Oracles, shamans and storytellers

Work with us

By Bob Bailly

Artists, poets, writers, revolutionaries, magicians, explorers, musicians and creative innovators of all kinds are among us today. Their muses, oracles and inspiration are available to us all if we want to understand their secrets.

And one of those secrets is that they are all great storytellers.

Why are stories so powerful for humans? Why are the best orators also great storytellers? What can we learn from our desire to tell, listen and interpret stories that can be applied to what we do in our business lives?

To the best of our knowledge, humans are the only animals that have the ability to remember the past beyond their own lifetimes. This feature likely arose and continued as an essential aspect of human evolution for two reasons: the advent of language, and the need and requirement to seek a narrative for the events and interactions that shape our lives.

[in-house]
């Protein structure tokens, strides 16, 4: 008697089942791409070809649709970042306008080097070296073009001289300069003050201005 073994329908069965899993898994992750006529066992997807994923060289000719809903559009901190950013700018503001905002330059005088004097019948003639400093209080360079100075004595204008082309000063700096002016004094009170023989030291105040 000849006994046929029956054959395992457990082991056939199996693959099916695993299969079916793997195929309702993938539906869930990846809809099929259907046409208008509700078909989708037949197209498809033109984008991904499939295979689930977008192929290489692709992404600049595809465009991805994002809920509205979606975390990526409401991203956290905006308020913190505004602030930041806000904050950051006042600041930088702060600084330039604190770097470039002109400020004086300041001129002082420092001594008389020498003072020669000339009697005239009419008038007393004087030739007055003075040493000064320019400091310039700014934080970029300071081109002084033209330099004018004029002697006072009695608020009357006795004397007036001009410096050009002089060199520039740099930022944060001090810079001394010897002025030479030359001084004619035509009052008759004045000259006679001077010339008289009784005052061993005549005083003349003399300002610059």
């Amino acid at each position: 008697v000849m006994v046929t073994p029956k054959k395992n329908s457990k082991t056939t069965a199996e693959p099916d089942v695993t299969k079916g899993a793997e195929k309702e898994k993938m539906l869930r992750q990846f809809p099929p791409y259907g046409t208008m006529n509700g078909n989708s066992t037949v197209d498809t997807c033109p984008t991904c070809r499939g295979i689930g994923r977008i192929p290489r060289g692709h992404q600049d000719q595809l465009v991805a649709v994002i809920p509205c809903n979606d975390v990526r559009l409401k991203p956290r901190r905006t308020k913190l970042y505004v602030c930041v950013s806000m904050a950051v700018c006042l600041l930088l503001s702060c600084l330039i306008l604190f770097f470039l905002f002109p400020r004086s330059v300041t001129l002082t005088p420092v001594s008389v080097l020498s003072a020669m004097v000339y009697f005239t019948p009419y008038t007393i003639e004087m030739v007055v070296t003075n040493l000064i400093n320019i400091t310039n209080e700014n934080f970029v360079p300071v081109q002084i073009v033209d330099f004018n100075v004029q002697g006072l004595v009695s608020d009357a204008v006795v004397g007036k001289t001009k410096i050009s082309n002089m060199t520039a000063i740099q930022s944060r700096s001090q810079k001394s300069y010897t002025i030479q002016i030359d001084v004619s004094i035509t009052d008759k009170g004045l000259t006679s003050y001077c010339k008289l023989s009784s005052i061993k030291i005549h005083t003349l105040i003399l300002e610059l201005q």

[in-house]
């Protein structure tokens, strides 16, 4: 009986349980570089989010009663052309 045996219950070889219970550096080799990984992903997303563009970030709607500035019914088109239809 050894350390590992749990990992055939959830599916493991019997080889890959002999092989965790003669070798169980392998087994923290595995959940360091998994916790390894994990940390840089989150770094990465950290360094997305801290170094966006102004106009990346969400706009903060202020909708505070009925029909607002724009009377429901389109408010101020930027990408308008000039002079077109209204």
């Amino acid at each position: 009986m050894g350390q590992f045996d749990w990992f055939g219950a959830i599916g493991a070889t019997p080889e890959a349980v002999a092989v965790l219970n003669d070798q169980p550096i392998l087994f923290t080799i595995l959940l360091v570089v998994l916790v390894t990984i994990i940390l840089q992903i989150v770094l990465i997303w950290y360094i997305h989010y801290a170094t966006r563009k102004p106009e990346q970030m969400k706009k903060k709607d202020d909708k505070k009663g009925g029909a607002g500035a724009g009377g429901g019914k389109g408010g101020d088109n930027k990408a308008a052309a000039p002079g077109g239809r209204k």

When we look at the foundation for our humaness, we look first at our brains. But as a blinding insight into the obvious, our brains are not our minds. The biochemical processes that can be measured by neuroscientists using modern diagnostic equipment hardly begins to explain our thoughts, or even the nature of those thoughts.

“The mind is more than the flow of energy across time within the brain. The mind is also about the flow of information,” Dr. Daniel Siegel writes in his book, Developing Mind.

“The mind has a distinct way of processing information from sensory systems that respond to the outside world, as well as ideas and concepts and words. Different circuits operate in the brain simultaneously, sometimes independently, but also interacting with others … We have complex representations of sensations, perceptions, ideas and linguistic symbols as we think, for example, of some time in the past. The integration of these distinct modes of information processing into a coherent whole may be a central goal for the developing mind across a lifetime.”